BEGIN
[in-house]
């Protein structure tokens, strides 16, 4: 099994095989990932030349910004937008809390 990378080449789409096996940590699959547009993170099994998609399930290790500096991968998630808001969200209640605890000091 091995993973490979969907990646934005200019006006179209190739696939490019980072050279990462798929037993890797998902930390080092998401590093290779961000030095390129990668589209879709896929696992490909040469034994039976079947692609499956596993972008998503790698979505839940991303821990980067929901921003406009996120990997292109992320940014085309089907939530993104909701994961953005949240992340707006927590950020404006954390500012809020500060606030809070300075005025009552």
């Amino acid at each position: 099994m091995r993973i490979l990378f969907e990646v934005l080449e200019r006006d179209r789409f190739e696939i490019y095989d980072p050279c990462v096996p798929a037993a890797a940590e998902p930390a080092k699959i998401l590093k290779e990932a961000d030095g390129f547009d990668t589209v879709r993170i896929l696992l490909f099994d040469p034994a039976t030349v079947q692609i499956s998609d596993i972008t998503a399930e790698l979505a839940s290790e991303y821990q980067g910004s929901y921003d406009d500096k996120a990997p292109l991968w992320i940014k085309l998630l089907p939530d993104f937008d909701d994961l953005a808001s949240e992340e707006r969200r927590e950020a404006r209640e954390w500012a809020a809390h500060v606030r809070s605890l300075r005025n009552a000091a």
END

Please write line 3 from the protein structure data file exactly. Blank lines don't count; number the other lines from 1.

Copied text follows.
């Amino acid at each position: 099994m091995r993973i490979l990378f969907e990646v934005l080449e200019r006006d179209r789409f190739e696939i490019y095989d980072p050279c990462v096996p798929a037993a890797a940590e998902p930390a080092k699959i998401l590093k290779e990932a961000d030095g390129f547009d990668t589209v879709r993170i896929l696992l490909f099994d040469p034994a039976t030349v079947q692609i499956s998609d596993i972008t998503a399930e790698l979505a839940s290790e991303y821990q980067g910004s929901y921003d406009d500096k996120a990997p292109l991968w992320i940014k085309l998630l089907p939530d993104f937008d909701d994961l953005a808001s949240e992340e707006r969200r927590e950020a404006r209640e954390w500012a809020a809390h500060v606030r809070s605890l300075r005025n009552a000091a």